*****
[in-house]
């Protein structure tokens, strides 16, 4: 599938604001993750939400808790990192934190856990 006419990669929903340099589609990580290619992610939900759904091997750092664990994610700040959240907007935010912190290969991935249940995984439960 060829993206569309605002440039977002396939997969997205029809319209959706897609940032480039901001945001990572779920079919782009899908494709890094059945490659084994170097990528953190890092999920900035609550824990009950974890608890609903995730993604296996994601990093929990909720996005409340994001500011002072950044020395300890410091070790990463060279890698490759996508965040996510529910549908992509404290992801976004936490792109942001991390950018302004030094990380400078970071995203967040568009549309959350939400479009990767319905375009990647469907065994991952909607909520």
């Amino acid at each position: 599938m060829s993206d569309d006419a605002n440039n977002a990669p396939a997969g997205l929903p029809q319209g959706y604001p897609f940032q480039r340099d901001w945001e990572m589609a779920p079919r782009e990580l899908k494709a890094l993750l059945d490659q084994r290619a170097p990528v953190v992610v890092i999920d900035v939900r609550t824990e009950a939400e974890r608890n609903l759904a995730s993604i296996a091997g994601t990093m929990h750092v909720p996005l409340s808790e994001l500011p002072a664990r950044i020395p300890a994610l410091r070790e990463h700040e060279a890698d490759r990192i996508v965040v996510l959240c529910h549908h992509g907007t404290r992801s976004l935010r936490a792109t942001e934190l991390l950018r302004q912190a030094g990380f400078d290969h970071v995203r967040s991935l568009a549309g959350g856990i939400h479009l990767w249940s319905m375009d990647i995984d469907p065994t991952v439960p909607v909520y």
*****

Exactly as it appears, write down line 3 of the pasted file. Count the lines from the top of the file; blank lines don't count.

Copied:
């Amino acid at each position: 599938m060829s993206d569309d006419a605002n440039n977002a990669p396939a997969g997205l929903p029809q319209g959706y604001p897609f940032q480039r340099d901001w945001e990572m589609a779920p079919r782009e990580l899908k494709a890094l993750l059945d490659q084994r290619a170097p990528v953190v992610v890092i999920d900035v939900r609550t824990e009950a939400e974890r608890n609903l759904a995730s993604i296996a091997g994601t990093m929990h750092v909720p996005l409340s808790e994001l500011p002072a664990r950044i020395p300890a994610l410091r070790e990463h700040e060279a890698d490759r990192i996508v965040v996510l959240c529910h549908h992509g907007t404290r992801s976004l935010r936490a792109t942001e934190l991390l950018r302004q912190a030094g990380f400078d290969h970071v995203r967040s991935l568009a549309g959350g856990i939400h479009l990767w249940s319905m375009d990647i995984d469907p065994t991952v439960p909607v909520y």